A new bill introduced in the Maryland Senate aims to make the possession of ransomware illegal in the state.
Maryland’s ransomware problems
In May 2019, the city of Baltimore experienced its biggest run-in with ransomware. One of the largest municipalities in the city was attacked by ransomware and malicious actors asked for 13 Bitcoins to release their systems. They held the data of the city hostage for about 3 weeks after which the authorities had to pay the cryptocurrency amount and regain access to their systems. This was the second time in one year that the city’s IT infrastructure was attacked.
Now, Democratic State Senator Susan Lee has introduced a new bill that would make the possession of ransomware a crime. However, to protect cybersecurity researchers who may have access to such software, Lee wrote that the crime would be applicable only when a person holds the ransomware with an intent to harm another computer, system or database. Though the bill isn’t enough to stop cryptojacking, it gives legal backing to the prosecutors and law enforcement who get hold of such malicious actors.
Maryland legislation shapes up
Even though cryptojacking and ransomware are two of the biggest threats to computer systems these days, there are very few states in the US that have adequate legislation to deal with them. The growing number of criminal activities in these two sectors has created big problems IT infrastructure operators.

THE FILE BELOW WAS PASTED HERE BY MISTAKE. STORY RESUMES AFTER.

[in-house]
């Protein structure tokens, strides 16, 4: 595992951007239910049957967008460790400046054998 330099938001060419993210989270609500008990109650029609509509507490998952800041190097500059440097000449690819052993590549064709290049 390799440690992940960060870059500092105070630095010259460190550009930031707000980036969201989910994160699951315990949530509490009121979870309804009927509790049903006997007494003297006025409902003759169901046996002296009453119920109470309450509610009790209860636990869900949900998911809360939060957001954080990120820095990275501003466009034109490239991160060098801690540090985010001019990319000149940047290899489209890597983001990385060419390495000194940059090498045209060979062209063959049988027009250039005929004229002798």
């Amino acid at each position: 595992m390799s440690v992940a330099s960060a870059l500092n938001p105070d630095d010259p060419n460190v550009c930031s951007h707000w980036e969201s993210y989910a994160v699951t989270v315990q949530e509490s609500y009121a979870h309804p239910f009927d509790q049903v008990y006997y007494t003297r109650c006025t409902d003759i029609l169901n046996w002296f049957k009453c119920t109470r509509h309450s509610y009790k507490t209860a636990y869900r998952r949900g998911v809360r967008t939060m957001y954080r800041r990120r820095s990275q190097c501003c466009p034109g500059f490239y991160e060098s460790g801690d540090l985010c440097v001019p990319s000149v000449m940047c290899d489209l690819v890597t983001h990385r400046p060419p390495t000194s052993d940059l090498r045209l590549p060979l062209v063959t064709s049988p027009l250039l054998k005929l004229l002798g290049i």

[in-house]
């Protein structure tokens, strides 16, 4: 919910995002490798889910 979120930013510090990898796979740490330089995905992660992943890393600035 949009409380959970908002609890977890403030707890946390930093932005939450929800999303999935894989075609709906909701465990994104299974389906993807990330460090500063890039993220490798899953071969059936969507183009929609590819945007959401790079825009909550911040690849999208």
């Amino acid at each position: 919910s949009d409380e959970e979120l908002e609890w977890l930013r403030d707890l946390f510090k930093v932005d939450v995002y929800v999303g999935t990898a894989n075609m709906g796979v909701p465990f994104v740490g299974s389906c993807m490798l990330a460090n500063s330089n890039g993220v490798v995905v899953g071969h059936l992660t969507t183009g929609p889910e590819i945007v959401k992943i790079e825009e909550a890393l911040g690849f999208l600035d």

Cybersecurity research firm Proofpoint recently reported that about half of US organizations were victims of phishing and ransomware in 2019. Even though the FBI is trying to ramp up its preparedness to handle cybercrime, they is yet to catch up with the consistently increasing number of victims.
Security researchers pointed out a large number of malware that are being used to operate ransomware attacks. Even the NSA was attacked by hackers called Shadow Brokers who then sold the hacking tools used by the government agency on the dark web. A malware called Robinhood targeted Baltimore. Other prominent malicious software on the market are Wannacry, Ryuk, and Eternal Blue, the NSA’s own tool.